5 More Things You Didn't Know Could Get Your Home Sold
Last year, we talked you through some surprising selling points - housing hot-buttons that can get your home sold, stat, like having a Trader Joe’s market nearby. There’s so much information on the web these days about how to stage a home and create compelling curb appeal, that you might think you know all you need to on the subject. Just when you thought you’d mastered the matter, we thought we’d brief you on 5 more things that can get your home sold, some or all of which might never have occurred to you.
1. Your neighbors. Most homeowners contemplating selling their homes understand the importance of well-kept neighboring homes. Many a buyer has pulled up to an amazing house, viewed it, and left shaking their head with woe because they just can’t cotton to buying the place on account of the shoulder-high weeds, car in the yard or crumbling ruins of the house next door.
On the flip side, your neighbors themselves - not just the homes, but the people - can actually help sell your home. Many homeowners know people who want to live in their neck of the woods; this is one reason many seasoned real estate professionals hold their listings open to neighbors and send out postcards to neighbors announcing the listing - the neighbors might know people who are interested in your home! Also, neighbors who are out and about chatting with each other, laughing and playing with their kids, mowing their lawns or painting their fences, or even who just offer a smile and helpful area knowledge to the buyer-to-be they pass on the street can make a very favorable impression on prospective buyers.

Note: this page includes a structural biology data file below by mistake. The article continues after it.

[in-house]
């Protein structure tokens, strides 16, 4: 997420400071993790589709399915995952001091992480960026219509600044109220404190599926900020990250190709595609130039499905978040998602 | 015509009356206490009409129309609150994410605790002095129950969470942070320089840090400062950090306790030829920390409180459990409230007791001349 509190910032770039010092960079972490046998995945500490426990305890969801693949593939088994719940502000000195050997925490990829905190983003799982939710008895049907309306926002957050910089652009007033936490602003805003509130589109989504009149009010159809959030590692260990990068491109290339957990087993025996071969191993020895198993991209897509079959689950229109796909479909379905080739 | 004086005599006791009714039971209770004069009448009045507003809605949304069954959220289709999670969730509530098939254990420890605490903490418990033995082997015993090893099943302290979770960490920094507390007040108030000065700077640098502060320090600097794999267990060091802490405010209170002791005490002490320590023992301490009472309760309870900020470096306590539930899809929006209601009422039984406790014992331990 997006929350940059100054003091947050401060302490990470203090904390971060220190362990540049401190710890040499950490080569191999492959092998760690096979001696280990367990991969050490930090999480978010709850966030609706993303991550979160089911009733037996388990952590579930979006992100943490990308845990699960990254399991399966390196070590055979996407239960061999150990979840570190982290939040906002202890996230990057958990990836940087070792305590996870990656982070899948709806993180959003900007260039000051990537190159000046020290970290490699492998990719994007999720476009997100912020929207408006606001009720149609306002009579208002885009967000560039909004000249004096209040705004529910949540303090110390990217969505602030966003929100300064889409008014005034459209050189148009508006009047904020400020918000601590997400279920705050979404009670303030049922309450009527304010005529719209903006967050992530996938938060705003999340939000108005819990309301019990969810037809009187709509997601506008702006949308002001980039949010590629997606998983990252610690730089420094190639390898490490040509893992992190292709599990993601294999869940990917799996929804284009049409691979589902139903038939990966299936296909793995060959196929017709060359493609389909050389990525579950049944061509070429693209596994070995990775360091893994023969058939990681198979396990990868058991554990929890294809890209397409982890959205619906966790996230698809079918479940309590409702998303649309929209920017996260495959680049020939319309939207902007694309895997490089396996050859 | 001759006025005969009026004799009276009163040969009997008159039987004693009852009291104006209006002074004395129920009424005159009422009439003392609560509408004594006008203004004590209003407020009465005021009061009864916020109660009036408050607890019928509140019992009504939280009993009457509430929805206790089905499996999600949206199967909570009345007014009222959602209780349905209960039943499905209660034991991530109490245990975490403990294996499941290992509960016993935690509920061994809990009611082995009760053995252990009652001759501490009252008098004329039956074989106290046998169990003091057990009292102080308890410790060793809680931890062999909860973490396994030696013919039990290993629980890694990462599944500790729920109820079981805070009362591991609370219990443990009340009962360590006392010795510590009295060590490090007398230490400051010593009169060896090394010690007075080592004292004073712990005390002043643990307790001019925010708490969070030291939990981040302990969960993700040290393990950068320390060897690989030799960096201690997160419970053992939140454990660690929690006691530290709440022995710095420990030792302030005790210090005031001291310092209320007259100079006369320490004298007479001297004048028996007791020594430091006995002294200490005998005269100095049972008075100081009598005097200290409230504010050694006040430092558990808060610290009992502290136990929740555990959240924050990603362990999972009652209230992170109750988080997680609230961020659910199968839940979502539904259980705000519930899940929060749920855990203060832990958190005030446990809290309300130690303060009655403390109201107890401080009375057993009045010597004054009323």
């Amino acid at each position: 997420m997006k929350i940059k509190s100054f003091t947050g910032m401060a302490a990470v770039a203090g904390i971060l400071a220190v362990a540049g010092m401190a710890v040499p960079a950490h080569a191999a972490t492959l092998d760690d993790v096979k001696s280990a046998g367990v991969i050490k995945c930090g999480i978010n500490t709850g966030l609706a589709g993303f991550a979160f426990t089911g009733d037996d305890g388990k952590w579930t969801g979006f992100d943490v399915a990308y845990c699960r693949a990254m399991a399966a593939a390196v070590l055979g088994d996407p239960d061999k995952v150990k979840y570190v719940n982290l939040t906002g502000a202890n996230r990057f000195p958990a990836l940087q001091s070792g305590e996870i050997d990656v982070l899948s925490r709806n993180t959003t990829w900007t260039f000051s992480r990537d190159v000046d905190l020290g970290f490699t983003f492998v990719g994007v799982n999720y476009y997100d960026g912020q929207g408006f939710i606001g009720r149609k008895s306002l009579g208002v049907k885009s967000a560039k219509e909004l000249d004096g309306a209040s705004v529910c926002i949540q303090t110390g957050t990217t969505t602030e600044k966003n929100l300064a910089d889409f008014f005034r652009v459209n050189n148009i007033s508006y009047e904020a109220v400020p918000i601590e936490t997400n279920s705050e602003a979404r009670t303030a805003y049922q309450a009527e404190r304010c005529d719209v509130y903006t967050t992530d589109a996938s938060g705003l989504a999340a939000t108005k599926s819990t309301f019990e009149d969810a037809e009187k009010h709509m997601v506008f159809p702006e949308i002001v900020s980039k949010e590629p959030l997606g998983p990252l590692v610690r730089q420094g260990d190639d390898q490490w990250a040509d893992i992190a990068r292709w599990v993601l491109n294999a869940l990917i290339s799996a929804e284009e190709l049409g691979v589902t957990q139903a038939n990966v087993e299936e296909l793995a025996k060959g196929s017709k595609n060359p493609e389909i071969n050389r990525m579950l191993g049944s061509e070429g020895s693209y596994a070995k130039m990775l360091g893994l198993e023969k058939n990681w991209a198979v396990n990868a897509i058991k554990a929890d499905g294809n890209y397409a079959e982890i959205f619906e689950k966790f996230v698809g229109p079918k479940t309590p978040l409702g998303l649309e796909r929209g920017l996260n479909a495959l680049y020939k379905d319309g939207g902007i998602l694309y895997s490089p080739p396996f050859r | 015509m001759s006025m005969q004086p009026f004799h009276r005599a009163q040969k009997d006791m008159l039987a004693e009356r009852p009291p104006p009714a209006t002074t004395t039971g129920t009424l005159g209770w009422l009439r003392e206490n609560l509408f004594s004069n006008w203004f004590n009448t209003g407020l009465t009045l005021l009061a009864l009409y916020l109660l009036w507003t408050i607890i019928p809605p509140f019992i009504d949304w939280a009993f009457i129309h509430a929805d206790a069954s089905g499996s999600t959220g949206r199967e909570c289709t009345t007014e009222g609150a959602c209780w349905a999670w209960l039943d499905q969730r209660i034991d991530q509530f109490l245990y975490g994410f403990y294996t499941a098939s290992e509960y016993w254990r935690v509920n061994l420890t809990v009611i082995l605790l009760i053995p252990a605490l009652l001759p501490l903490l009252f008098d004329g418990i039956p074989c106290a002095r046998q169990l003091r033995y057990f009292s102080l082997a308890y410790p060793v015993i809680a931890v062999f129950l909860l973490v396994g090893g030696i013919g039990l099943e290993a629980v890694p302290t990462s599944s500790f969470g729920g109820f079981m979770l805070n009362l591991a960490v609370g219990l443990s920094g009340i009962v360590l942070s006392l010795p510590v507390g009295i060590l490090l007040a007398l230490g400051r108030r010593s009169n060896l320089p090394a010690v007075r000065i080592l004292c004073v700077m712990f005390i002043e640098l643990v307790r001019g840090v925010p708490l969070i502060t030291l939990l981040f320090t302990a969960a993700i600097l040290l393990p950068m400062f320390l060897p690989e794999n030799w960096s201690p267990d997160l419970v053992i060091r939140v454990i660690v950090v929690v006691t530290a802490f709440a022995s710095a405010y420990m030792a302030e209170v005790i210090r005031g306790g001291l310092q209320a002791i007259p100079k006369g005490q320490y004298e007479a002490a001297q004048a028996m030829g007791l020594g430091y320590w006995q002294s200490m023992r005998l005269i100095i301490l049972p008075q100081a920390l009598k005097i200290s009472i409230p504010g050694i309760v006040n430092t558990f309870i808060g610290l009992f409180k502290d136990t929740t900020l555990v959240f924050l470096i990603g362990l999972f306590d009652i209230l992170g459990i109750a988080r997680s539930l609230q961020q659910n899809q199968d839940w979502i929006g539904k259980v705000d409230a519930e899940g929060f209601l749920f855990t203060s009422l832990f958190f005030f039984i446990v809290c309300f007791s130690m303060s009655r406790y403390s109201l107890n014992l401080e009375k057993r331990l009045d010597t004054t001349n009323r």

It’s a good idea, if and when you decide to list your home for sale, to touch base with neighbors you know and let them know; it’s in their best interests to get good new neighbors, so they might be able to go the extra mile in showing the neighborhood’s biggest asset - themselves - off to its best advantage.
2. The right sights, smells and sounds. It’s no news flash that the view of a used car lot; stinky foods or animal smells; and the siren song of a fire station next door could be deal-killers. What might surprise is some of the right sights, smells and sounds that can help seal the sale of your home. My experience has been - agents, chime in here! - that the more natural beautiful sights, smells and sounds are, the more favorably they’ll be received by the largest population of prospective buyers.
For example, playing a soundtrack of classical musical is fine, but will cause some skeptical buyers to wonder what noises you might be trying to cover up - especially if you’re in a condo or other potentially thin-walled property where neighbor noise might be an issue. On the other hand, birdsong can be attractive to some buyers. Artificial air fresheners? Not so much. The scent of the jasmine or lavender that grows in your yard? Even allergy victims can appreciate that.
You might be desensitized to the amazing views of trees, mountains or even water outside your window, but pulling back the curtains so prospective buyers can see for themselves is an absolute must.
Home buying is a multi-sensory experience - visual staging of the property itself is no longer a plus, it’s a must. But homes which create pleasant impressions that fire on all of a buyer’s sensory cylinders definitely have the edge on their competition.